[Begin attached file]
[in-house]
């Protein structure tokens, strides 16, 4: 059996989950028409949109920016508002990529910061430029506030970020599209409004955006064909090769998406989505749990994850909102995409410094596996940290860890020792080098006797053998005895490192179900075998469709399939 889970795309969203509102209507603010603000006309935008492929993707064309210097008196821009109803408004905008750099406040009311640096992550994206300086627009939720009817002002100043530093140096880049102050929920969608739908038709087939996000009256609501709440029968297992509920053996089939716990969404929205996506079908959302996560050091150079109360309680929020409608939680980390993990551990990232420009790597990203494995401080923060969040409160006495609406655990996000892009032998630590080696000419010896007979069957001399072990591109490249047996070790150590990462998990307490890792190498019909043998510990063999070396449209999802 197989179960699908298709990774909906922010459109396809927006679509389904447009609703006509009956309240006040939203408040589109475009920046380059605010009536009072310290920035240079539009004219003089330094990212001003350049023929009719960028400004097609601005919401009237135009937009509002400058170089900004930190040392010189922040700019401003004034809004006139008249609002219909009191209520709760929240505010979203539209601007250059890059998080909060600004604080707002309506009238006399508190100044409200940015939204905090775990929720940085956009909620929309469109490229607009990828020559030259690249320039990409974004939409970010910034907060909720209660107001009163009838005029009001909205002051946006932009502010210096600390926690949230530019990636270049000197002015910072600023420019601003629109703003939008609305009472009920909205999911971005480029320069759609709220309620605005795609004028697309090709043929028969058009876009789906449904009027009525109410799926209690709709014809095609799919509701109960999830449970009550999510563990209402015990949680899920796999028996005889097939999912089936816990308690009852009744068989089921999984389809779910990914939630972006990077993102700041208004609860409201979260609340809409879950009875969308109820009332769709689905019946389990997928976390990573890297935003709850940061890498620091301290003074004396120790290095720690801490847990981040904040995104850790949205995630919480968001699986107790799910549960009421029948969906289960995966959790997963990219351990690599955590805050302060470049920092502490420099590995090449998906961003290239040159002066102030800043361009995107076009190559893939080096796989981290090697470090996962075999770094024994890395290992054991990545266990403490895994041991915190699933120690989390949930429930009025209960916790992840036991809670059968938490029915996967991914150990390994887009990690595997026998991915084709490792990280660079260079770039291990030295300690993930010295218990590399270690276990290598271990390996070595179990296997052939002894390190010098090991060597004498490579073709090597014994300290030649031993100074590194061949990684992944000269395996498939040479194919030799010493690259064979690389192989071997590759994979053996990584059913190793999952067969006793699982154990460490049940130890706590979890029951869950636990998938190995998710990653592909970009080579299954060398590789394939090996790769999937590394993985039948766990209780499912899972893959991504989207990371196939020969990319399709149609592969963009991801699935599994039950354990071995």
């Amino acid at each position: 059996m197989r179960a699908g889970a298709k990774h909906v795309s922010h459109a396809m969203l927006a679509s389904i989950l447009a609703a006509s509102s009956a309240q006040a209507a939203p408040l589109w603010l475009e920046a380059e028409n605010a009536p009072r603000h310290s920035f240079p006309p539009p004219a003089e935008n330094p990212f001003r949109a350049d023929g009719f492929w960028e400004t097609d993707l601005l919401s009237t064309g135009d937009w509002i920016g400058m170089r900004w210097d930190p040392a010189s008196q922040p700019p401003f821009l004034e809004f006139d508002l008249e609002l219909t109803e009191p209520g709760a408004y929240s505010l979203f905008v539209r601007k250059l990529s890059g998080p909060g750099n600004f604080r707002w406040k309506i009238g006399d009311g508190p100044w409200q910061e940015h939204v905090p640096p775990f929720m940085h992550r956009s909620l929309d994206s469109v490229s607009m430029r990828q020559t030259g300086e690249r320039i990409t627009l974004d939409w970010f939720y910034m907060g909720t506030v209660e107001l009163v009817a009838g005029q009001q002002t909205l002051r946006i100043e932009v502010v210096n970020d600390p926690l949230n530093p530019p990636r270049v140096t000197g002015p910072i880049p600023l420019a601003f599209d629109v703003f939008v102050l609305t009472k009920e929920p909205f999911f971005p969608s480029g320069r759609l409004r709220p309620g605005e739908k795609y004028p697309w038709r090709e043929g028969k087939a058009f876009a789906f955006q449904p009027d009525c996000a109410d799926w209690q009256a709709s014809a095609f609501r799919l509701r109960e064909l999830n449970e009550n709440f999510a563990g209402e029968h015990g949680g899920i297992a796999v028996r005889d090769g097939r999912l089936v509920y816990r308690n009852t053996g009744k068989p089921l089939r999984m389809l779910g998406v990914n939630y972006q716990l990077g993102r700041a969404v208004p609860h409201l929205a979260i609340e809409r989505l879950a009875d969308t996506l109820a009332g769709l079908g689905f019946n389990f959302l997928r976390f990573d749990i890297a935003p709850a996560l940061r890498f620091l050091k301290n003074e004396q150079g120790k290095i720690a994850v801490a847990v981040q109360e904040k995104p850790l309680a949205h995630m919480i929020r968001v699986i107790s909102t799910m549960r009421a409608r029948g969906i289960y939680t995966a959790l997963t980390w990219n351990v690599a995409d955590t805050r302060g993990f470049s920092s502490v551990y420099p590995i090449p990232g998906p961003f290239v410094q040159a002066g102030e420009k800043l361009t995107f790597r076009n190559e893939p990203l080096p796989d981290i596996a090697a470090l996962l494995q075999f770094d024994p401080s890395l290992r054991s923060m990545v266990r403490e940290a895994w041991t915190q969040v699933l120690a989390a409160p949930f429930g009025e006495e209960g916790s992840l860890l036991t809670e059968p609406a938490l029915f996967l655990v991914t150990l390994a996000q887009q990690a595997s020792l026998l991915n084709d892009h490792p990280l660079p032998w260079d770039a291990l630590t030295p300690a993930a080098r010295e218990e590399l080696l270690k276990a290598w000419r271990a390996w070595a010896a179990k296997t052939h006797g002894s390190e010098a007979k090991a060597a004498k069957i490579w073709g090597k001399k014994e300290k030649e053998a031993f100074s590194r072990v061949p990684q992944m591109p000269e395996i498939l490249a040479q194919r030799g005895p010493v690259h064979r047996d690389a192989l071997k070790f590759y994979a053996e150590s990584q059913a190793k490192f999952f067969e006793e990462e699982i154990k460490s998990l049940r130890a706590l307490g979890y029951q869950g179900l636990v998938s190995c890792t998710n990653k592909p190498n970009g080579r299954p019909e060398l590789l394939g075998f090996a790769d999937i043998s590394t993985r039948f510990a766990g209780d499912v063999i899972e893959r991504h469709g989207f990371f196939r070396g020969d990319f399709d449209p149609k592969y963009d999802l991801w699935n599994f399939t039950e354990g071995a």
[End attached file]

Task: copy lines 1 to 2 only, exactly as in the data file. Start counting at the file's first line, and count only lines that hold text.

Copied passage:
[in-house]
């Protein structure tokens, strides 16, 4: 059996989950028409949109920016508002990529910061430029506030970020599209409004955006064909090769998406989505749990994850909102995409410094596996940290860890020792080098006797053998005895490192179900075998469709399939 889970795309969203509102209507603010603000006309935008492929993707064309210097008196821009109803408004905008750099406040009311640096992550994206300086627009939720009817002002100043530093140096880049102050929920969608739908038709087939996000009256609501709440029968297992509920053996089939716990969404929205996506079908959302996560050091150079109360309680929020409608939680980390993990551990990232420009790597990203494995401080923060969040409160006495609406655990996000892009032998630590080696000419010896007979069957001399072990591109490249047996070790150590990462998990307490890792190498019909043998510990063999070396449209999802 197989179960699908298709990774909906922010459109396809927006679509389904447009609703006509009956309240006040939203408040589109475009920046380059605010009536009072310290920035240079539009004219003089330094990212001003350049023929009719960028400004097609601005919401009237135009937009509002400058170089900004930190040392010189922040700019401003004034809004006139008249609002219909009191209520709760929240505010979203539209601007250059890059998080909060600004604080707002309506009238006399508190100044409200940015939204905090775990929720940085956009909620929309469109490229607009990828020559030259690249320039990409974004939409970010910034907060909720209660107001009163009838005029009001909205002051946006932009502010210096600390926690949230530019990636270049000197002015910072600023420019601003629109703003939008609305009472009920909205999911971005480029320069759609709220309620605005795609004028697309090709043929028969058009876009789906449904009027009525109410799926209690709709014809095609799919509701109960999830449970009550999510563990209402015990949680899920796999028996005889097939999912089936816990308690009852009744068989089921999984389809779910990914939630972006990077993102700041208004609860409201979260609340809409879950009875969308109820009332769709689905019946389990997928976390990573890297935003709850940061890498620091301290003074004396120790290095720690801490847990981040904040995104850790949205995630919480968001699986107790799910549960009421029948969906289960995966959790997963990219351990690599955590805050302060470049920092502490420099590995090449998906961003290239040159002066102030800043361009995107076009190559893939080096796989981290090697470090996962075999770094024994890395290992054991990545266990403490895994041991915190699933120690989390949930429930009025209960916790992840036991809670059968938490029915996967991914150990390994887009990690595997026998991915084709490792990280660079260079770039291990030295300690993930010295218990590399270690276990290598271990390996070595179990296997052939002894390190010098090991060597004498490579073709090597014994300290030649031993100074590194061949990684992944000269395996498939040479194919030799010493690259064979690389192989071997590759994979053996990584059913190793999952067969006793699982154990460490049940130890706590979890029951869950636990998938190995998710990653592909970009080579299954060398590789394939090996790769999937590394993985039948766990209780499912899972893959991504989207990371196939020969990319399709149609592969963009991801699935599994039950354990071995």